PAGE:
The Friedrichs case itself deals only with public employees. But the Koch Brothers would like to weaken the rights of all employees to organize unions -- and they think that a sharp reversal by the Supreme Court would be a great first step in that direction.

Trouble is, if the Koch Brothers get their way it will deliver a body blow to the chances of ordinary Americans to live secure, middle class lives. Remember, the wages of ordinary people have not increased in the United States since 2000. In fact, virtually all of the considerable economic growth that we've seen in America over the last three decades has gone to the wealthiest 1%.

That's because people like the Koch Brothers have used massive campaign contributions and an army of lobbyists to rig the rules of the American economy.

We desperately need to reform government so it will once again level the economic playing field and build an economy that benefits all ordinary Americans -- not just the wealthy, CEOs and big corporations.

If the Kochs get their way at the Supreme Court, it will do just the opposite. It will tilt the game even more in the favor of huge CEO salaries, enormous Wall Street bonuses, and gigantic corporate profits.

And it will make it harder for people like teachers, firefighters, road workers, and paramedics to negotiate for the kind of wages that allow them to live secure, middle class lives.

These are the kinds of people that were the foundation of the American Middle Class. It was their skill that educated and protected Americans for generations. And it was their middle class incomes that provided the buying power that allowed the American economy to explode -- to become the economic envy of the rest of the world.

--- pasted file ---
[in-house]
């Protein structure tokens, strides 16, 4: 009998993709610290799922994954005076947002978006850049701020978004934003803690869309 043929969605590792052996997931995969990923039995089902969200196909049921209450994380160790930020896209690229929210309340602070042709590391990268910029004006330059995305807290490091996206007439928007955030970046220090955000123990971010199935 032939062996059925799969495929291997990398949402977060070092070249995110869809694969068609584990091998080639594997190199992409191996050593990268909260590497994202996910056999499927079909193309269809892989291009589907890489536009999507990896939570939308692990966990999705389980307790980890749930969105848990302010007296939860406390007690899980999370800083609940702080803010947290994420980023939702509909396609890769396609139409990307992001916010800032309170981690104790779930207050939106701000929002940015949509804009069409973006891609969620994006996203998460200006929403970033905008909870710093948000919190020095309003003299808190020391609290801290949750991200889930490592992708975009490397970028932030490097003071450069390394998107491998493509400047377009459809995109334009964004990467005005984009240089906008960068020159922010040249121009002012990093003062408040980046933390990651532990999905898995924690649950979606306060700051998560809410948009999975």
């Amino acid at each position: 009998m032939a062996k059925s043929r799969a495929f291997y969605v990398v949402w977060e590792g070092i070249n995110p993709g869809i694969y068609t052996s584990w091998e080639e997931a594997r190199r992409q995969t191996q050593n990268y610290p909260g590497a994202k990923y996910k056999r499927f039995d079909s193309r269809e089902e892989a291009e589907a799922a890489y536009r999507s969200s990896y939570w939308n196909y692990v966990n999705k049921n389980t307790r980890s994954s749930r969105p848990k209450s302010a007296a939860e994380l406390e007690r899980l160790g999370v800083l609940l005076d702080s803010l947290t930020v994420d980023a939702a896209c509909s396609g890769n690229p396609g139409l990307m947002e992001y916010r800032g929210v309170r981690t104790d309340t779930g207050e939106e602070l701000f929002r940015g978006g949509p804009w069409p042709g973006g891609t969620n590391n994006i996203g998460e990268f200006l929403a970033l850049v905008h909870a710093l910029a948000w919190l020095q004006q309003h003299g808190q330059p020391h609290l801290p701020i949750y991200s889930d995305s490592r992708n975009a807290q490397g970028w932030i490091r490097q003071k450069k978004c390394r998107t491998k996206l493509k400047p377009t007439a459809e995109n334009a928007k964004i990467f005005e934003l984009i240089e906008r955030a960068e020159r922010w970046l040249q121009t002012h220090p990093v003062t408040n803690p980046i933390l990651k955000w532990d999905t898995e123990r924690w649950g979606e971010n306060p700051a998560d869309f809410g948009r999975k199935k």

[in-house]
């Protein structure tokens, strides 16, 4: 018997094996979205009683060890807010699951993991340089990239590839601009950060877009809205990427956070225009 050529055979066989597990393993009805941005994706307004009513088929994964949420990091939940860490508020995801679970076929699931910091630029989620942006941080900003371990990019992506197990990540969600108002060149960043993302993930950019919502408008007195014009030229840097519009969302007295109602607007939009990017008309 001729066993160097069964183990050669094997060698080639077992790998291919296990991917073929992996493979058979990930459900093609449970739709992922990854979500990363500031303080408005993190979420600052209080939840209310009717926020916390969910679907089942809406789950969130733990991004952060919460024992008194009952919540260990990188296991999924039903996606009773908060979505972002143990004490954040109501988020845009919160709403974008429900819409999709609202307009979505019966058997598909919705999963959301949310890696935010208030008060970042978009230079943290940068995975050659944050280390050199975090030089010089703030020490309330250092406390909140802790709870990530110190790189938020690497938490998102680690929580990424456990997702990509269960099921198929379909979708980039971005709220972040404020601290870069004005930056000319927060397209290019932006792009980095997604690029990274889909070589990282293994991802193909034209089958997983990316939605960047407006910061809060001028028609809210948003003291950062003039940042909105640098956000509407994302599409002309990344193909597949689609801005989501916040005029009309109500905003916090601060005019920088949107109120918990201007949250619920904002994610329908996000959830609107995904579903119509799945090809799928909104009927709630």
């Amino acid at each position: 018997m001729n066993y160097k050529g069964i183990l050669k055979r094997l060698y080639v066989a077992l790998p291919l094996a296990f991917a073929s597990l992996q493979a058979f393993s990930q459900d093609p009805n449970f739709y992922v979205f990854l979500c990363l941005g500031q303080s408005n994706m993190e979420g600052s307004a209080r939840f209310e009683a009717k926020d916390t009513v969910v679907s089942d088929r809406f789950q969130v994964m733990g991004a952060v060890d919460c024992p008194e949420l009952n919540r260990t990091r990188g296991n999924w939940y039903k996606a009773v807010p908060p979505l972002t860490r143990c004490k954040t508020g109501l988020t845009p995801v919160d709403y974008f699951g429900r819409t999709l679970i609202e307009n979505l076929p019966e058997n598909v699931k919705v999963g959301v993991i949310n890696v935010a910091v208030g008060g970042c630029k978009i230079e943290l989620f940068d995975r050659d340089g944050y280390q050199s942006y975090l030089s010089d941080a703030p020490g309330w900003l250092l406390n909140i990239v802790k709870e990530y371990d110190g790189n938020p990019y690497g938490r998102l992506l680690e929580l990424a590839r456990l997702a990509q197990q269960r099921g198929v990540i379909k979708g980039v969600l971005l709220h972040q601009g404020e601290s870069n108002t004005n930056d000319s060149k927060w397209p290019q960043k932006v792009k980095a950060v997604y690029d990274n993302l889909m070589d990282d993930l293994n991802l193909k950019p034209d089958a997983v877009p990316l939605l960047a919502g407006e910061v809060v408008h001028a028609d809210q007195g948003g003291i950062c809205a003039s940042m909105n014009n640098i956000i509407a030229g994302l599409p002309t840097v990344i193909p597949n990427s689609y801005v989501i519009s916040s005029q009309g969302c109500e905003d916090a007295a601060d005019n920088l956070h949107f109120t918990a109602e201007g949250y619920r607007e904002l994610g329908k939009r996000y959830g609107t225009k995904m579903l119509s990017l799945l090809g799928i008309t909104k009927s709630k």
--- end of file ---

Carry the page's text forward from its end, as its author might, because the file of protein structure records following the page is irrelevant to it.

And let's remember that it was the ability of public sector employees to organize and negotiate together for decent wages and safe working conditions that lifted so many out of poverty and made them part of the Middle Class.

Next week Americans celebrate a national holiday to commemorate the life of Dr. Martin Luther King. Fifty-one years ago, Dr. King was shot in Memphis where he had gone to support a strike by mainly black sanitation workers who were organizing to demand the ability to negotiate together for better wages and safer working conditions

The event that touched off that strike was the death of two sanitation workers who were crushed by an unsafe, malfunctioning garbage truck compactor. It had been cheaper to pay the occasional death benefit to a low income, African American sanitation worker's family, than to invest in safety equipment on those garbage trucks.